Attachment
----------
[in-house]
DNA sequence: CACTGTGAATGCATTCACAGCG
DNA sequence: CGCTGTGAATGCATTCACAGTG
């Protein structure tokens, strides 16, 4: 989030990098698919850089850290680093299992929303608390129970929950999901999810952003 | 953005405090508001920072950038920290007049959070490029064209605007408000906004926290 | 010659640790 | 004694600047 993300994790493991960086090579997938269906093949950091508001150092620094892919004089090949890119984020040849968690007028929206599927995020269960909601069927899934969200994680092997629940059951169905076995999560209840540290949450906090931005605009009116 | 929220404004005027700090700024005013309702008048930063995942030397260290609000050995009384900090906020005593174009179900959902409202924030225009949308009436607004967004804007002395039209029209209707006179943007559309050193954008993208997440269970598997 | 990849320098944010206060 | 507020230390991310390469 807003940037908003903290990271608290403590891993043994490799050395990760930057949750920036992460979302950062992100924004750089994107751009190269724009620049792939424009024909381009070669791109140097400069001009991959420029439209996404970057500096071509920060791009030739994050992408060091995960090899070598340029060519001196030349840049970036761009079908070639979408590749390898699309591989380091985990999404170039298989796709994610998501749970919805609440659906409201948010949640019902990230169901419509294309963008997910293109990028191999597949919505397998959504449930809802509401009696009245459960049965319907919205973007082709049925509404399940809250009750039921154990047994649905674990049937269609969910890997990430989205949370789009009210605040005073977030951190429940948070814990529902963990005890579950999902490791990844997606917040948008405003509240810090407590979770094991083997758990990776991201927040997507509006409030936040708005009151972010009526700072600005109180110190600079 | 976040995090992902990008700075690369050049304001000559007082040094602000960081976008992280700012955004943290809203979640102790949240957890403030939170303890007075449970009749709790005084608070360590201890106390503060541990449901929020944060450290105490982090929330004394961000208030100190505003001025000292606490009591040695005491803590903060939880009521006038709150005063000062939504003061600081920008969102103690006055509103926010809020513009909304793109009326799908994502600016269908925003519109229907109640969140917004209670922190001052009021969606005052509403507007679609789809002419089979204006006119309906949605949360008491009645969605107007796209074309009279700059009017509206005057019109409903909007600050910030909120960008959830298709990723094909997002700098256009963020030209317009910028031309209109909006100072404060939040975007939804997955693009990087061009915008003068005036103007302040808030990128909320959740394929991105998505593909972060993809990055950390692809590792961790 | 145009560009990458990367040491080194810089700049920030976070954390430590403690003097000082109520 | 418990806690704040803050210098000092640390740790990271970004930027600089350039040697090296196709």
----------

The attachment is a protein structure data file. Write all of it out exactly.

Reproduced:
[in-house]
DNA sequence: CACTGTGAATGCATTCACAGCG
DNA sequence: CGCTGTGAATGCATTCACAGTG
């Protein structure tokens, strides 16, 4: 989030990098698919850089850290680093299992929303608390129970929950999901999810952003 | 953005405090508001920072950038920290007049959070490029064209605007408000906004926290 | 010659640790 | 004694600047 993300994790493991960086090579997938269906093949950091508001150092620094892919004089090949890119984020040849968690007028929206599927995020269960909601069927899934969200994680092997629940059951169905076995999560209840540290949450906090931005605009009116 | 929220404004005027700090700024005013309702008048930063995942030397260290609000050995009384900090906020005593174009179900959902409202924030225009949308009436607004967004804007002395039209029209209707006179943007559309050193954008993208997440269970598997 | 990849320098944010206060 | 507020230390991310390469 807003940037908003903290990271608290403590891993043994490799050395990760930057949750920036992460979302950062992100924004750089994107751009190269724009620049792939424009024909381009070669791109140097400069001009991959420029439209996404970057500096071509920060791009030739994050992408060091995960090899070598340029060519001196030349840049970036761009079908070639979408590749390898699309591989380091985990999404170039298989796709994610998501749970919805609440659906409201948010949640019902990230169901419509294309963008997910293109990028191999597949919505397998959504449930809802509401009696009245459960049965319907919205973007082709049925509404399940809250009750039921154990047994649905674990049937269609969910890997990430989205949370789009009210605040005073977030951190429940948070814990529902963990005890579950999902490791990844997606917040948008405003509240810090407590979770094991083997758990990776991201927040997507509006409030936040708005009151972010009526700072600005109180110190600079 | 976040995090992902990008700075690369050049304001000559007082040094602000960081976008992280700012955004943290809203979640102790949240957890403030939170303890007075449970009749709790005084608070360590201890106390503060541990449901929020944060450290105490982090929330004394961000208030100190505003001025000292606490009591040695005491803590903060939880009521006038709150005063000062939504003061600081920008969102103690006055509103926010809020513009909304793109009326799908994502600016269908925003519109229907109640969140917004209670922190001052009021969606005052509403507007679609789809002419089979204006006119309906949605949360008491009645969605107007796209074309009279700059009017509206005057019109409903909007600050910030909120960008959830298709990723094909997002700098256009963020030209317009910028031309209109909006100072404060939040975007939804997955693009990087061009915008003068005036103007302040808030990128909320959740394929991105998505593909972060993809990055950390692809590792961790 | 145009560009990458990367040491080194810089700049920030976070954390430590403690003097000082109520 | 418990806690704040803050210098000092640390740790990271970004930027600089350039040697090296196709």